There has been a lot of over-the-top, super-hyperbolic praised heaped onto screenwriter Charlie Kaufman's directorial debut, Synecdoche, New York. And here's some more. I believe this movie was made specifically for me at this point in my life. Yes, there's an implied qualifier there. It's perhaps not for everyone. If you're not obsessed with your own failings when put up against your peers, if you're not constantly waiting for death or expecting to be found out as the fool you know yourself to be, if you're not so hopelessly, narcissistically self-loathing that you can't find the energy to see anything beyond the world in your own head—in other words, if you're not just like Kaufman's protagonist Caden Cotard, maybe you should skip this one.
But then again, is anyone not like Caden Cotard? And, if so, who cares?
Caden, played to corpse-like perfection by Philip Seymour Hoffman, is a walking bag of malady. He's covered in boils and pustules, he's got a brain fungus that keeps him from being able to produce tears or saliva, and he literally sees his imminent death in every piece of mail he receives and every TV commercial he watches. He's stuck in a loveless marriage and infatuated with his co-worker Hazel (Samantha Morton). On top of all of that, his vivacious wife (Catherine Keener) has taken off to Berlin to become a celebrity, along with their 4-year-old daughter Olive.
That's when Caden—a Schenectady, N.Y., theater director who just finished an acclaimed run of Death of a Salesman—finds out that he's received a MacArthur genius grant. He decides to use the money to finally "do something real" with his career, a "true-to-life" play that is, in itself, a macro microcosm of his own mental universe.
Caden takes the idea to New York City, where he rents out a massive warehouse and begins building a mini-city inside, populating it with characters based on everyone he's ever met or interacted with, including himself, as played by the ultimate method actor Sammy Barnathan (a character played by real-life actor Tom Noonan).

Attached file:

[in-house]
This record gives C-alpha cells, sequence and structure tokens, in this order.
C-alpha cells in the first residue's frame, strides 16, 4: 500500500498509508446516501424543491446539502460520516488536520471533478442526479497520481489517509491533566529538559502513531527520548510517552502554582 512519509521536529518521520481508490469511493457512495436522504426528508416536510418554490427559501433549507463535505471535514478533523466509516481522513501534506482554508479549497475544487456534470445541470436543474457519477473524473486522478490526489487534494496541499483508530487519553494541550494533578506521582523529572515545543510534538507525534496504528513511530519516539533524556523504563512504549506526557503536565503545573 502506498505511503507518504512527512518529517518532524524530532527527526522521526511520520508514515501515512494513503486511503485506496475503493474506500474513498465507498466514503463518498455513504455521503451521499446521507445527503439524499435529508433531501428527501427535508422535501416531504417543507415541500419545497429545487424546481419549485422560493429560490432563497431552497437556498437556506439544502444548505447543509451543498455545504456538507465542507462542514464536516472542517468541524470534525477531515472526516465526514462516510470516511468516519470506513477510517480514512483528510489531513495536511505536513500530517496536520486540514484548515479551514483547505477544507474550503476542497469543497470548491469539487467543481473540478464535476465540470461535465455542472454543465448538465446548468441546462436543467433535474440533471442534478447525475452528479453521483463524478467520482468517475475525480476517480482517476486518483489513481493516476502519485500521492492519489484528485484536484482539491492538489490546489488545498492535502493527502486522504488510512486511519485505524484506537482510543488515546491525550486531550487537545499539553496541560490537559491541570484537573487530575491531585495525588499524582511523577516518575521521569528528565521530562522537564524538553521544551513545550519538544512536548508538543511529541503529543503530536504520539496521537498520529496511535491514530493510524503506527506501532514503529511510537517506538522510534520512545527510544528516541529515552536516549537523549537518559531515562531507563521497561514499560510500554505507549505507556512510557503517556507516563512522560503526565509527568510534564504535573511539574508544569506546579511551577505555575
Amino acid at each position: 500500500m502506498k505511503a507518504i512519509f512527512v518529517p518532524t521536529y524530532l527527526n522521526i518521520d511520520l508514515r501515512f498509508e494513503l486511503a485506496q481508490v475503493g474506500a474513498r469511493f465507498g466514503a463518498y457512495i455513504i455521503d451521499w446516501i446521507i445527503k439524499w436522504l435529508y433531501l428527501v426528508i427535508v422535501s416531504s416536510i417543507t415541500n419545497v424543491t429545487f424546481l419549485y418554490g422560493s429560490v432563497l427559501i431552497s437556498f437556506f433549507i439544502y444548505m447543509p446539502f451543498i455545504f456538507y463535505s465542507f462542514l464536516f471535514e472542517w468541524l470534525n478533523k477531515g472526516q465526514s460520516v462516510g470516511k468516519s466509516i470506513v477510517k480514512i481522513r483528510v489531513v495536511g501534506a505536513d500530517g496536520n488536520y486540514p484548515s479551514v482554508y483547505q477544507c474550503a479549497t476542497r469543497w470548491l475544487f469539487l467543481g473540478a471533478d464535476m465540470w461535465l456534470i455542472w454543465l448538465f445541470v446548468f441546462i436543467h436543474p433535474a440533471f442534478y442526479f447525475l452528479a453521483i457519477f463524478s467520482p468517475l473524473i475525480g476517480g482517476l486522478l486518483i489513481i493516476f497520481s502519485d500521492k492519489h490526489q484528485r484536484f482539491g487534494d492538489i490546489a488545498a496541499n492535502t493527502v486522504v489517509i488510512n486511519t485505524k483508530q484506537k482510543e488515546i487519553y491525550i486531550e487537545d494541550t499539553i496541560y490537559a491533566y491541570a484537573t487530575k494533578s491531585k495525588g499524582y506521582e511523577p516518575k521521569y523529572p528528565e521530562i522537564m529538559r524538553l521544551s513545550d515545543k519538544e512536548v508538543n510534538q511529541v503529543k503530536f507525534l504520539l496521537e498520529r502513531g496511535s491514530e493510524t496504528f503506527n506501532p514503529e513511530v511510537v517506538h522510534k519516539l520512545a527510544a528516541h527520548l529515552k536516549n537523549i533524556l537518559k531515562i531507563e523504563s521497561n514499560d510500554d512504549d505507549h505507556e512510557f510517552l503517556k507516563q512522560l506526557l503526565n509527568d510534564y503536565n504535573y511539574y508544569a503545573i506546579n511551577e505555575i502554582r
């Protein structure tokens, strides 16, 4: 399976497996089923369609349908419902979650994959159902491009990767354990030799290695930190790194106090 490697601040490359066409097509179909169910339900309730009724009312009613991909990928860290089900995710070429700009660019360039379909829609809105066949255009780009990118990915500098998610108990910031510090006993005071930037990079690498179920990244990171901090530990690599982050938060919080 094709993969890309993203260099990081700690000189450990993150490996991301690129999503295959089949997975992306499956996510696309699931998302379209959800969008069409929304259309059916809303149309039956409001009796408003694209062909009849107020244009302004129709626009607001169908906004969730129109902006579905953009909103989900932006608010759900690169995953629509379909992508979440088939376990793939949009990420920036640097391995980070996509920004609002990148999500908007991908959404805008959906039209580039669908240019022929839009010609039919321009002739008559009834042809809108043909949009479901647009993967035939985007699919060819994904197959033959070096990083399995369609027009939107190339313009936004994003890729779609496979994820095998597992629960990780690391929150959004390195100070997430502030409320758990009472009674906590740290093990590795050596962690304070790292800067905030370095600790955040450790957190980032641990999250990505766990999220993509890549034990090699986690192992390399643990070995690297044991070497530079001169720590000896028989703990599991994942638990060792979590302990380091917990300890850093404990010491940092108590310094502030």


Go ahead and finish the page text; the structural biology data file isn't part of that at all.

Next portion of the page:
Since the play is all about Caden's life and since his life is consumed by the play, it becomes about the play itself. He builds another warehouse inside the warehouse, and another inside of that, each with another Caden who's directing a play about directing a play about... and so on.
Caden, the "real" Caden, is never satisfied enough with his creation. As he continues to "rehearse" it we see him and his constant companion Hazel age some 40 years. He falls in love with, marries, and divorces another woman, the actress Claire (Michelle Williams), and, from a distance, he sees Olive grow up and die.
Meanwhile, the play only grows inward. He never premieres nor even titles it. And, as he slips into old age and begins to become senile and unfocused, his life is completely taken over as he joins the cast, switching places with Millicent Weems (Diane Wiest), an actress who came on to play cleaning lady Ellen Bascomb.
And now, we all get it. Caden is obsessed with himself to the exclusion of almost everything else. There's even a funeral scene (within the play) where the "priest" ends his sermon by walking away from the mourners and lamenting his own lot in life, capping it all off by saying, "Fuck everybody." It's all a bit on the nose, right?
So, yes, Synecdoche is pretty self-indulgent stuff, and it doesn't dance elegantly around its Big Themes like serious films are supposed to do.
Then again, subtlety isn't what Kaufman's audience wants. This is, after all, the writer who, in his first major script, literally took his characters into the brain of another person. What's wonderful about Kaufman's films is that he actually shows you what his ideas are rather than forcing you to read between the lines. And because he directed this one, the film itself, follows the same style as its writing. While Kaufman's earlier films were all pretty good, they were all filled with the type of visual and stylistic flair—characteristic of seasoned directors—that Synecdoche proves was unnecessary. You know, like, fluent acting. Kaufman's knack for writing true-to-life dialogue is enhanced by deliberately stilted performances here. These people talk like people. All the ineloquence, the unnecessary vulgarity, and the vocal trips and quirks you encounter in actual, real-life conversation are here. It's that commitment to simplicity that keeps this seemingly off-the-wall film grounded, and reminds the audience that, in essence, it's a movie about a guy who's very much like them. Well, some of them anyway.